Fossil fuel alternatives
Finding alternatives to fossil fuels is essential if the world is to combat global warming. The current reliance on fossil fuels led by coal, oil and gas cannot be understated, as it used to supply 80% of the world’s energy.1 The energy sector subsequently generates about three-quarters of all greenhouse gases and is by far the largest contributor to global warming.2
Coal, oil and gas dominate emissions by fuel type. Renewables except for biomass have virtually zero emissions.
Source: Our World in Data, 2020
But there are alternatives which are growing in use, particularly as the wind and solar energy sector acquires the scale it needs to be able to reliably supply electricity on the current scale of coal. The five primary alternatives to fossil fuels are renewable energy, nuclear power, hydrogen, biomass, and geothermal energy.
Renewable energy is defined as power derived from natural sources that can replenish themselves, such as wind, solar, tidal or hydroelectric. All are theoretically infinite, unlike fossil fuels which will run out at some point. Its main drawback is that if the wind doesn’t blow, the sun doesn’t shine or water levels are low, then the energy created can fall to zero.
Nuclear power is derived from splitting the uranium atom in a controlled way in a power station, creating nuclear fission. As no conventional fuel is burnt, nuclear power has zero greenhouse gas emissions. Its main drawbacks are the highly limited supplies of uranium, the dangers of accidents, and the fact that radioactive waste is difficult to dispose of.
Hydrogen is produced through the electrolysis of water into its constituent parts of hydrogen and oxygen. The electrolysis requires energy to work, and if this power comes from renewables (green hydrogen), then its only emissions are water vapor. If the energy comes from fossil fuels (gray or blue hydrogen) then it is less useful for cutting emissions.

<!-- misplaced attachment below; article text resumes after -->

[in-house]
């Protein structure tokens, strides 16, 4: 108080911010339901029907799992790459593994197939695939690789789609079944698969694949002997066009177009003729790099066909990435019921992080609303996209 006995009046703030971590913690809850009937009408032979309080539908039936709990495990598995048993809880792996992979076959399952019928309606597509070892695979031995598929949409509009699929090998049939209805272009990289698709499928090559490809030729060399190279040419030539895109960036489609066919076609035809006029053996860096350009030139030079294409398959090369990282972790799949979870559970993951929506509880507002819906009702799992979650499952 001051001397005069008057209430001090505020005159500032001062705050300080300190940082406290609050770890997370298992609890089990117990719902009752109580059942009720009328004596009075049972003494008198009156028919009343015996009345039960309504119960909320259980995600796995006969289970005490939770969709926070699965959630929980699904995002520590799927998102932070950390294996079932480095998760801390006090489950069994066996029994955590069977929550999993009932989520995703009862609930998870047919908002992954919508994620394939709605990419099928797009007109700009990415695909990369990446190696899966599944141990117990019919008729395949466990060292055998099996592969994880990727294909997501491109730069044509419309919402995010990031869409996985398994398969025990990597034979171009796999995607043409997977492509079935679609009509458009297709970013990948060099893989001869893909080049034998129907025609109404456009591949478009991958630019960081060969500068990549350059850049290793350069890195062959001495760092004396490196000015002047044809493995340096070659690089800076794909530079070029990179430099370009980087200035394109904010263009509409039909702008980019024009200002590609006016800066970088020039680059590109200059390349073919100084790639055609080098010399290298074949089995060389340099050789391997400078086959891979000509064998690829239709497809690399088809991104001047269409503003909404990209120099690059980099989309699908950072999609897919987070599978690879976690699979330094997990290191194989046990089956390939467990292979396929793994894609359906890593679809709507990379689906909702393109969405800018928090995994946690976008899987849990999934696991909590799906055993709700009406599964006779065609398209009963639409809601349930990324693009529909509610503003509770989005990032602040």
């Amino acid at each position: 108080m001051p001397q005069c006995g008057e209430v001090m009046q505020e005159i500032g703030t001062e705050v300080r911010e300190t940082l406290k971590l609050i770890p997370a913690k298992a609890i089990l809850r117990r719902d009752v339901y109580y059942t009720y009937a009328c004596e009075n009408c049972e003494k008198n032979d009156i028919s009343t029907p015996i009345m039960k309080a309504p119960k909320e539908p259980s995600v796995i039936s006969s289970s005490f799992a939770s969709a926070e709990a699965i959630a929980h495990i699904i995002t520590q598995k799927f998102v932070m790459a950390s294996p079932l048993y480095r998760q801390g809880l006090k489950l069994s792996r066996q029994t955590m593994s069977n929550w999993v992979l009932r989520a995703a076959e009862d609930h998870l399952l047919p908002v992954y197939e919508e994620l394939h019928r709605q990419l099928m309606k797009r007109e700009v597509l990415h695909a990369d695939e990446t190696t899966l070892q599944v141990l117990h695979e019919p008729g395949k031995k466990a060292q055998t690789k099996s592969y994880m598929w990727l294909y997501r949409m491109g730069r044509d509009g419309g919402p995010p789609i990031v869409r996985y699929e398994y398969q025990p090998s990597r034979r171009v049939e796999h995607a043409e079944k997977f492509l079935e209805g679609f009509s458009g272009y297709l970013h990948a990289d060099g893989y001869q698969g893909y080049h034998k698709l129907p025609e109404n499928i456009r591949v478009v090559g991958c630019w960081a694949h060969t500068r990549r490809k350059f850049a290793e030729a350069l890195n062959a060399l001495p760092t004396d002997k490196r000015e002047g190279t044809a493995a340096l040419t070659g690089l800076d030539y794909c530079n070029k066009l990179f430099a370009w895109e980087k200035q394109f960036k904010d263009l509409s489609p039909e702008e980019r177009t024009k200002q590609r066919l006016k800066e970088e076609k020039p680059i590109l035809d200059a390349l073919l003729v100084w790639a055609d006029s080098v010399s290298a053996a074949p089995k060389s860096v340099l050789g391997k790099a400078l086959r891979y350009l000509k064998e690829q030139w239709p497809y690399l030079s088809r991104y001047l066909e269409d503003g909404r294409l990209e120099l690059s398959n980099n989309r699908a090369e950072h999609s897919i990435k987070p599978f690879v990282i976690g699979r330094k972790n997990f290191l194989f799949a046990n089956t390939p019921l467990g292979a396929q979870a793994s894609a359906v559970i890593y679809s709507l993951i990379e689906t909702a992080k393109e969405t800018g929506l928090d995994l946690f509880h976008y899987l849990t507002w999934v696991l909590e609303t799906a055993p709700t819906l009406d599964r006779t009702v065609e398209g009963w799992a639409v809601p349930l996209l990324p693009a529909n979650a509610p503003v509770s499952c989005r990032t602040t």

Biomass is biological material that are either living or decaying, led by wood, plant, forest residues and compost material. Some crops such as rapeseed are specifically grown as biofuels. Many coal-fired plants are being converted to biomass in order to reduce emissions. Its main drawback is that burning biomass still produces greenhouse gases.
Geothermal power is harnessed from the Earth’s natural sources of heat, led by volcanic activity. It is the source of 30% of all electricity power in Iceland, which taps into thermal springs heated by molten rock lying thousands of meters below the surface. Its main drawback is that it is restricted to areas with volcanic sources.
Investor interest in alternatives to fossil fuels is led by wind and solar power.
Source: Robeco Global Climate Survey 2021.
Collectively, non-fossil fuel power is often known as ‘clean energy’, though some forms of it are cleaner than others. Nuclear, for example is clean but occasionally dangerous, as the Chernobyl and Fukushima nuclear power plant disasters showed, and there remains the issue of how to safely dispose of the radioactive waste.
Use of fossil fuel alternatives has grown exponentially in recent years, accounting for 23.2% of all energy sources for power generation in 2020.3 Hydrogen is particularly seen as an alternative fuel for heavy transport such as ships, trucks and even aircraft, though it relies on existing supplies of energy to be created. Tidal projects have largely been shelved as being too expensive.